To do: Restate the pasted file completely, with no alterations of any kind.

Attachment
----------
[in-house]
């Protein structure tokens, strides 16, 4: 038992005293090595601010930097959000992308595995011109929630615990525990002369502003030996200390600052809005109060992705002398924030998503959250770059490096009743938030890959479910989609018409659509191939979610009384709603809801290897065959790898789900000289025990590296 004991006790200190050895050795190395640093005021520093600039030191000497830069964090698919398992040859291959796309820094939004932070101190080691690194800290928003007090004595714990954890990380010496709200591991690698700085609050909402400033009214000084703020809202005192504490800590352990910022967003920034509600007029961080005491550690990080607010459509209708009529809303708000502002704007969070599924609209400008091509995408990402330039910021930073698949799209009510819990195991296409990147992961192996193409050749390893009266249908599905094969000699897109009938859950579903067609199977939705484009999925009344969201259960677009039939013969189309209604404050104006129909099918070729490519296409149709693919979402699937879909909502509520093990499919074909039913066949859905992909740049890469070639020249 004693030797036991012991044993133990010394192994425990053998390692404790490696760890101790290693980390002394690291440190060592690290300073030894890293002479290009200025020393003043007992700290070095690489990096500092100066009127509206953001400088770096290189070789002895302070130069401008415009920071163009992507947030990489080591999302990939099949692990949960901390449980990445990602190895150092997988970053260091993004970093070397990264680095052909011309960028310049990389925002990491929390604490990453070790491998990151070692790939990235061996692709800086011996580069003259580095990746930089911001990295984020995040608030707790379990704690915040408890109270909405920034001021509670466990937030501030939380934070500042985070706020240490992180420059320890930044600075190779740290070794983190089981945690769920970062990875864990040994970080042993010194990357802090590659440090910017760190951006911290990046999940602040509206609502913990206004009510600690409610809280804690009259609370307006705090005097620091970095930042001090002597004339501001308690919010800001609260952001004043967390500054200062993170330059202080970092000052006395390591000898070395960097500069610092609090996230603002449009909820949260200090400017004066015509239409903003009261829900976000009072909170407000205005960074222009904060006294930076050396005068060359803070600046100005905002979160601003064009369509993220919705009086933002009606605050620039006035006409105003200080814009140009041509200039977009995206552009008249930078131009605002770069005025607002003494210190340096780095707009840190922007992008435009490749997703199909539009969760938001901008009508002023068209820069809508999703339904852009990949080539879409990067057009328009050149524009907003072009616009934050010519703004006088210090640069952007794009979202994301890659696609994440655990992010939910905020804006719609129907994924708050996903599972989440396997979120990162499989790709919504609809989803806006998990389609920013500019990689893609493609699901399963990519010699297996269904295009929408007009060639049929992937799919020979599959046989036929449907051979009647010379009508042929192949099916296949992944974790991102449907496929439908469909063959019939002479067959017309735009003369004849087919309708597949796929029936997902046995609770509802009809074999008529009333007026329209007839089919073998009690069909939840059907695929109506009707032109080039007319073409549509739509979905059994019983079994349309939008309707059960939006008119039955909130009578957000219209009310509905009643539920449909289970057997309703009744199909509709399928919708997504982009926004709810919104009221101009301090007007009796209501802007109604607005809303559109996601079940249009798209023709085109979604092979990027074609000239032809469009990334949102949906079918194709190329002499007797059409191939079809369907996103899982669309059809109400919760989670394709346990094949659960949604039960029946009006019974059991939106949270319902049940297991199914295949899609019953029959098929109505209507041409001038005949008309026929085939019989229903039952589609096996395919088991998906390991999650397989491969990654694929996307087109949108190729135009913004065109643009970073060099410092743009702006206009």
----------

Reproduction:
[in-house]
């Protein structure tokens, strides 16, 4: 038992005293090595601010930097959000992308595995011109929630615990525990002369502003030996200390600052809005109060992705002398924030998503959250770059490096009743938030890959479910989609018409659509191939979610009384709603809801290897065959790898789900000289025990590296 004991006790200190050895050795190395640093005021520093600039030191000497830069964090698919398992040859291959796309820094939004932070101190080691690194800290928003007090004595714990954890990380010496709200591991690698700085609050909402400033009214000084703020809202005192504490800590352990910022967003920034509600007029961080005491550690990080607010459509209708009529809303708000502002704007969070599924609209400008091509995408990402330039910021930073698949799209009510819990195991296409990147992961192996193409050749390893009266249908599905094969000699897109009938859950579903067609199977939705484009999925009344969201259960677009039939013969189309209604404050104006129909099918070729490519296409149709693919979402699937879909909502509520093990499919074909039913066949859905992909740049890469070639020249 004693030797036991012991044993133990010394192994425990053998390692404790490696760890101790290693980390002394690291440190060592690290300073030894890293002479290009200025020393003043007992700290070095690489990096500092100066009127509206953001400088770096290189070789002895302070130069401008415009920071163009992507947030990489080591999302990939099949692990949960901390449980990445990602190895150092997988970053260091993004970093070397990264680095052909011309960028310049990389925002990491929390604490990453070790491998990151070692790939990235061996692709800086011996580069003259580095990746930089911001990295984020995040608030707790379990704690915040408890109270909405920034001021509670466990937030501030939380934070500042985070706020240490992180420059320890930044600075190779740290070794983190089981945690769920970062990875864990040994970080042993010194990357802090590659440090910017760190951006911290990046999940602040509206609502913990206004009510600690409610809280804690009259609370307006705090005097620091970095930042001090002597004339501001308690919010800001609260952001004043967390500054200062993170330059202080970092000052006395390591000898070395960097500069610092609090996230603002449009909820949260200090400017004066015509239409903003009261829900976000009072909170407000205005960074222009904060006294930076050396005068060359803070600046100005905002979160601003064009369509993220919705009086933002009606605050620039006035006409105003200080814009140009041509200039977009995206552009008249930078131009605002770069005025607002003494210190340096780095707009840190922007992008435009490749997703199909539009969760938001901008009508002023068209820069809508999703339904852009990949080539879409990067057009328009050149524009907003072009616009934050010519703004006088210090640069952007794009979202994301890659696609994440655990992010939910905020804006719609129907994924708050996903599972989440396997979120990162499989790709919504609809989803806006998990389609920013500019990689893609493609699901399963990519010699297996269904295009929408007009060639049929992937799919020979599959046989036929449907051979009647010379009508042929192949099916296949992944974790991102449907496929439908469909063959019939002479067959017309735009003369004849087919309708597949796929029936997902046995609770509802009809074999008529009333007026329209007839089919073998009690069909939840059907695929109506009707032109080039007319073409549509739509979905059994019983079994349309939008309707059960939006008119039955909130009578957000219209009310509905009643539920449909289970057997309703009744199909509709399928919708997504982009926004709810919104009221101009301090007007009796209501802007109604607005809303559109996601079940249009798209023709085109979604092979990027074609000239032809469009990334949102949906079918194709190329002499007797059409191939079809369907996103899982669309059809109400919760989670394709346990094949659960949604039960029946009006019974059991939106949270319902049940297991199914295949899609019953029959098929109505209507041409001038005949008309026929085939019989229903039952589609096996395919088991998906390991999650397989491969990654694929996307087109949108190729135009913004065109643009970073060099410092743009702006206009």